Find out what Ms. Stiles has to say about her cute costars, new movie O, and life as a coed in New York City.
In your new movie, O, you play Desi, who is such a different character for you. Is that what appealed to you?
It was actually hard because she's not like me at all -- well, I think there are aspects of me that come out in that character, but Desdemona is so trusting and loving, and she forgives Othello so easily that it's easy to really judge her.
And she's so passive, too.
Yeah. You want to always play the aggressive characters, the ones who stick up for themselves -- or at least I do, because you're inspired to be that way yourself! So to play a passive character is harder because you feel like, Oh God! Why is she doing this? [Laughs] She's doomed.
Didn't you live in dorm-style rooms in South Carolina when you were shooting O?
Yes. Well, we lived in a hotel, and we were all pretty much on the same floor. We bonded a lot. Josh [Hartnett], Rain Phoenix, Mekhi [Phifer] and Andrew [Keegan]... we'd have one day off a week, and we'd all hang out with each other.
Do you worship Shakespeare or is it just coincidence that you've starred in more than one movie adaptation?
It's a coincidence, but at the same time it makes sense. I do really like Shakespeare a lot, but I also think -- like a lot of other people who have short attention spans -- that the adaptations and the way you can show that Shakespeare is so timeless is much more interesting to me than seeing an old-fashioned version.
Were you surprised by the huge success of Save the Last Dance?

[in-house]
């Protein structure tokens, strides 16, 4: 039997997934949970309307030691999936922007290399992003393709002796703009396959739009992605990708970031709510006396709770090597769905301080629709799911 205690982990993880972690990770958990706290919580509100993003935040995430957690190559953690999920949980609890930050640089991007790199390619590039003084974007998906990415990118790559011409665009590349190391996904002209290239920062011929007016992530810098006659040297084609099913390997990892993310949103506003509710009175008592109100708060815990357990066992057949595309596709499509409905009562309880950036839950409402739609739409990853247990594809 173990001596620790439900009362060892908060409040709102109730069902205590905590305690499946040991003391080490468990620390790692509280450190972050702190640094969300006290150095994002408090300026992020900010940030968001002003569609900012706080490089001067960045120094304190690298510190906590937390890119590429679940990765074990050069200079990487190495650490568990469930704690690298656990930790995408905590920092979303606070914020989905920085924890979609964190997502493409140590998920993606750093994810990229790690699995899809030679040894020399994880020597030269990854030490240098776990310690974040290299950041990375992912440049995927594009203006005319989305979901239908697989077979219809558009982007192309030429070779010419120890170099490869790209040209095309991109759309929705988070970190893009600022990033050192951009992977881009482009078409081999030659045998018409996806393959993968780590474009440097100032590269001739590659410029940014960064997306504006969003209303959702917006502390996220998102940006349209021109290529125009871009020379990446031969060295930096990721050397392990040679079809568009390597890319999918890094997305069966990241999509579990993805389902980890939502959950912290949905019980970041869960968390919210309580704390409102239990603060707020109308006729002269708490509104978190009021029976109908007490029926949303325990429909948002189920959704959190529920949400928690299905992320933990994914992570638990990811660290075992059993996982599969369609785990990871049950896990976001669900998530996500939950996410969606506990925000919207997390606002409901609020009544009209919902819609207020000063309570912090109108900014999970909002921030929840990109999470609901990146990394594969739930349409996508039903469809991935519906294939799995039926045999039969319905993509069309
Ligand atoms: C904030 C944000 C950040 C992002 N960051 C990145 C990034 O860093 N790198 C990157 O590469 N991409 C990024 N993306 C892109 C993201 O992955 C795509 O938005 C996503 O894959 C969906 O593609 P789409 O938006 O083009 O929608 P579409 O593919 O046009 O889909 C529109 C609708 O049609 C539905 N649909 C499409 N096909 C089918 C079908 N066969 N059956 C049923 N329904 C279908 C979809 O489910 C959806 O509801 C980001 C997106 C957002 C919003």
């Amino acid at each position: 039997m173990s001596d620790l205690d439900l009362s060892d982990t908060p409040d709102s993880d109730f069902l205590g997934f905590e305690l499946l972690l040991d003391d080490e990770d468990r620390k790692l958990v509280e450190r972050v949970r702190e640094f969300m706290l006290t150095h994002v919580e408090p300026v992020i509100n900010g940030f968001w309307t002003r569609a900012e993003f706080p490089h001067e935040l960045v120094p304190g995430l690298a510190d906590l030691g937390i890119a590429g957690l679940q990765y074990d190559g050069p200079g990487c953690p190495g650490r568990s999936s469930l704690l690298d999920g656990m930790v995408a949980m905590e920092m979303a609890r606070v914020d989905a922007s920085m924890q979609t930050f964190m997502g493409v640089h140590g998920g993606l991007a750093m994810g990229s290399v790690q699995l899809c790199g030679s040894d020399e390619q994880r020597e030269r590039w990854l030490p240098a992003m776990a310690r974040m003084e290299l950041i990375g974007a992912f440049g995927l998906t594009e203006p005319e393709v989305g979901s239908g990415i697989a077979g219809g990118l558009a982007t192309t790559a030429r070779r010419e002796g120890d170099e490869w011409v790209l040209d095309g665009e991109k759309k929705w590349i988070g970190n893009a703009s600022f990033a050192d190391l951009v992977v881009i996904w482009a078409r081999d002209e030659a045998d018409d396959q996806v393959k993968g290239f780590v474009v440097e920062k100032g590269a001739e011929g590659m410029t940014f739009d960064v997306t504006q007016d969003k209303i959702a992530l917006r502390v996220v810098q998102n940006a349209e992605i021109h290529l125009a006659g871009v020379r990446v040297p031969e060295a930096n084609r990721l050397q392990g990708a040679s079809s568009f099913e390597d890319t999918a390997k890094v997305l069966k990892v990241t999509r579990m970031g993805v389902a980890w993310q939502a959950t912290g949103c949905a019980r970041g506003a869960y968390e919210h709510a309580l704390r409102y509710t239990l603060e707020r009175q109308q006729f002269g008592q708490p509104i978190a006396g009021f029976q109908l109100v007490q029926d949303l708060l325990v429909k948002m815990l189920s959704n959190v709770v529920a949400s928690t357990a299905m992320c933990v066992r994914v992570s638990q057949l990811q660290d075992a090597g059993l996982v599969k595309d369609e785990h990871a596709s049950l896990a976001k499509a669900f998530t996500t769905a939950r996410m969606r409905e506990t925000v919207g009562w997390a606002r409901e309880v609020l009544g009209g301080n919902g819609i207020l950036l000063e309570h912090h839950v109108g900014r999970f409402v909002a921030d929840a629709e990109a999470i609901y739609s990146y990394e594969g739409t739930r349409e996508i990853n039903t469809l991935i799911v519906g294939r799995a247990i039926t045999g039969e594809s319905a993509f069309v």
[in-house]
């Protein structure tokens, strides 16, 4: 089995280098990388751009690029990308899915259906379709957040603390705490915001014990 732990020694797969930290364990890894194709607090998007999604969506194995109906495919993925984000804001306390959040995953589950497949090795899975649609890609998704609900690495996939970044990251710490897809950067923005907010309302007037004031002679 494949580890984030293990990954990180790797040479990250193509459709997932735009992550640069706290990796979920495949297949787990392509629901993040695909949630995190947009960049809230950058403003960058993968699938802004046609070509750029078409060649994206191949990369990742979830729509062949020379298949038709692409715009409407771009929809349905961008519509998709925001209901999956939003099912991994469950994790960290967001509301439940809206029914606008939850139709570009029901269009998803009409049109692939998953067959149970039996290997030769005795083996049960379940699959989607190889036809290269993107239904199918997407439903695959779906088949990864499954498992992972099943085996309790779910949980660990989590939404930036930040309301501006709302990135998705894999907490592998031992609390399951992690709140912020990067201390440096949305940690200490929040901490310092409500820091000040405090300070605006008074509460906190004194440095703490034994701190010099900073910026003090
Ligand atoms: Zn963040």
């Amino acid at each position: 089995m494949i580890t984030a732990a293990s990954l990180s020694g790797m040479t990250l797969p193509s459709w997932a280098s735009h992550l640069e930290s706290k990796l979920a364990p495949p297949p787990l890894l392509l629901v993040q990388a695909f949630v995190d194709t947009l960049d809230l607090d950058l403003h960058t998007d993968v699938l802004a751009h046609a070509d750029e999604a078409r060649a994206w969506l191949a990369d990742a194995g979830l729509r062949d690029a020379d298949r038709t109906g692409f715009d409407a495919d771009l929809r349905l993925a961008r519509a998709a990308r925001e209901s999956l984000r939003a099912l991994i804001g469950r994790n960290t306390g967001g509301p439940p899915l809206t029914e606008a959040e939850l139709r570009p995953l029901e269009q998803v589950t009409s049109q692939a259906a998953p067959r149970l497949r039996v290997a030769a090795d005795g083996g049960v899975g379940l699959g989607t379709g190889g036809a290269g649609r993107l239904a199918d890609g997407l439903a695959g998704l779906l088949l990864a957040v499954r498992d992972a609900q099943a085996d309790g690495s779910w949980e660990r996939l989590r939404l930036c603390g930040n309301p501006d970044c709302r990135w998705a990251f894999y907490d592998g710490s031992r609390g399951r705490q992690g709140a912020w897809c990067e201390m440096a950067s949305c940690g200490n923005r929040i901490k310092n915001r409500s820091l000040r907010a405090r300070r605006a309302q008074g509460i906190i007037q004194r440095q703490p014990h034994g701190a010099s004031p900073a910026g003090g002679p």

Yes and no. After I finished it, I knew it was going to be a good movie, but I was worried. You can never predict how a movie's going to do. And especially when I was promoting it so much -- I thought, the bigger you are the harder you fall, and I didn't want to have high expectations at all.
You trained for the dancing scenes?
I trained for it a lot. But that's why I wanted to do the movie. It was a wonderful opportunity -- and it was also terrifying. Especially with the ballet, which is a lot more technical, I almost quit. Well, I didn't almost quit, but I remember having a conversation with my mom and I was like, I don't want to do this! I'm going to look terrible! But luckily I didn't.
Have you ever gone through a bad patch with your parents?
Yeah, there are certain rites of passage. It's not even really bad -- it's just a rift. Like at the end of junior high and the beginning of high school -- when there are all those questions about boys and quote-unquote bad behavior like drugs and cigarettes and all that stuff. Drinking. It's just a matter of figuring out how to deal with it, and parents are worried of course.
Can we talk about college?
[Smiles] I love to talk about college.
Why did you choose Columbia University?
I almost didn't apply there. I thought, I grew up in New York City, I shouldn't stay in the city. But my college advisor is just an incredible guy and he went to Columbia in the '60s. He said, "You should just go see it and I know you're going to like it." I did and after I looked at other schools, Columbia just stood out to me because the core curriculum classes are smaller. I liked the idea of being on a campus with the city outside of it -- it keeps a perspective on what you're learning. You feel isolated, but you also have an out if you feel too claustrophobic.
What has stood out in your core curriculum?
Unexpectedly, the best class was "Logic and Rhetoric," which every freshman complains about because you have to write so much -- two papers a week. But we would end up just sort of philosophizing about logic and rhetoric. The topics are sort of random, but they get you to really think.
What's a topic?
Censorship was one. You had to choose some controversial issue like abortion and pick the side you wouldn't agree with and argue that point. Or try and argue something that nobody in their right mind would ever agree with. I tried to argue that murder was not immoral. [Laughs] I don't think I was very successful! But in a way that's a good thing.